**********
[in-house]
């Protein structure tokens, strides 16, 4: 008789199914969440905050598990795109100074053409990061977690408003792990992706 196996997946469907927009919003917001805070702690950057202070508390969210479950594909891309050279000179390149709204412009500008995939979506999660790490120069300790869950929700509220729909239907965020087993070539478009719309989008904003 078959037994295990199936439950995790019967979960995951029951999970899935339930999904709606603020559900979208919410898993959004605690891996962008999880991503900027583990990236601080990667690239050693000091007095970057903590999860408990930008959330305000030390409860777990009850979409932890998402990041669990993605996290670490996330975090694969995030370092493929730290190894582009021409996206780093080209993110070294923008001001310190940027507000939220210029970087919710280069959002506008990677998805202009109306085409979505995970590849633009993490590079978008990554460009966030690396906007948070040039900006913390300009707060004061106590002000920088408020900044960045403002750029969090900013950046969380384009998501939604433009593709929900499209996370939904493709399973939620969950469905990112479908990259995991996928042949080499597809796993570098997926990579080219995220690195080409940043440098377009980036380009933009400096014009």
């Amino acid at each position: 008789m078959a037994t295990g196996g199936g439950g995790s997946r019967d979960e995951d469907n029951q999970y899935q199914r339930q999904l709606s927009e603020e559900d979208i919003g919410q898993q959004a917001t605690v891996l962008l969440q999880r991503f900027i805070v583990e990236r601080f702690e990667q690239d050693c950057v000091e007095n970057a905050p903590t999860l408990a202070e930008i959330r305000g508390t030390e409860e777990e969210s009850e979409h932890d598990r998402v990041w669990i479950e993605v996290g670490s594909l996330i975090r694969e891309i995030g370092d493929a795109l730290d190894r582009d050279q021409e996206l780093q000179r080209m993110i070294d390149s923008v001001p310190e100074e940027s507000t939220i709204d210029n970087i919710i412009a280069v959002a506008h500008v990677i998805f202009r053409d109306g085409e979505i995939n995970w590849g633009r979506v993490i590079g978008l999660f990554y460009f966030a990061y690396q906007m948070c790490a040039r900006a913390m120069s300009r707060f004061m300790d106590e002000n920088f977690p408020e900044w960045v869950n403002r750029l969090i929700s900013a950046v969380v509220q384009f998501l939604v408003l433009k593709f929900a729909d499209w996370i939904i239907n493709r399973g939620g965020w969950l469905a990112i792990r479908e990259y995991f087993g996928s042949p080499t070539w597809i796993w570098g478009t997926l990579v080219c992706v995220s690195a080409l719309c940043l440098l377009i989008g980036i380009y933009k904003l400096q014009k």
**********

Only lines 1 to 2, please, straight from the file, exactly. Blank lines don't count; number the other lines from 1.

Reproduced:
[in-house]
């Protein structure tokens, strides 16, 4: 008789199914969440905050598990795109100074053409990061977690408003792990992706 196996997946469907927009919003917001805070702690950057202070508390969210479950594909891309050279000179390149709204412009500008995939979506999660790490120069300790869950929700509220729909239907965020087993070539478009719309989008904003 078959037994295990199936439950995790019967979960995951029951999970899935339930999904709606603020559900979208919410898993959004605690891996962008999880991503900027583990990236601080990667690239050693000091007095970057903590999860408990930008959330305000030390409860777990009850979409932890998402990041669990993605996290670490996330975090694969995030370092493929730290190894582009021409996206780093080209993110070294923008001001310190940027507000939220210029970087919710280069959002506008990677998805202009109306085409979505995970590849633009993490590079978008990554460009966030690396906007948070040039900006913390300009707060004061106590002000920088408020900044960045403002750029969090900013950046969380384009998501939604433009593709929900499209996370939904493709399973939620969950469905990112479908990259995991996928042949080499597809796993570098997926990579080219995220690195080409940043440098377009980036380009933009400096014009």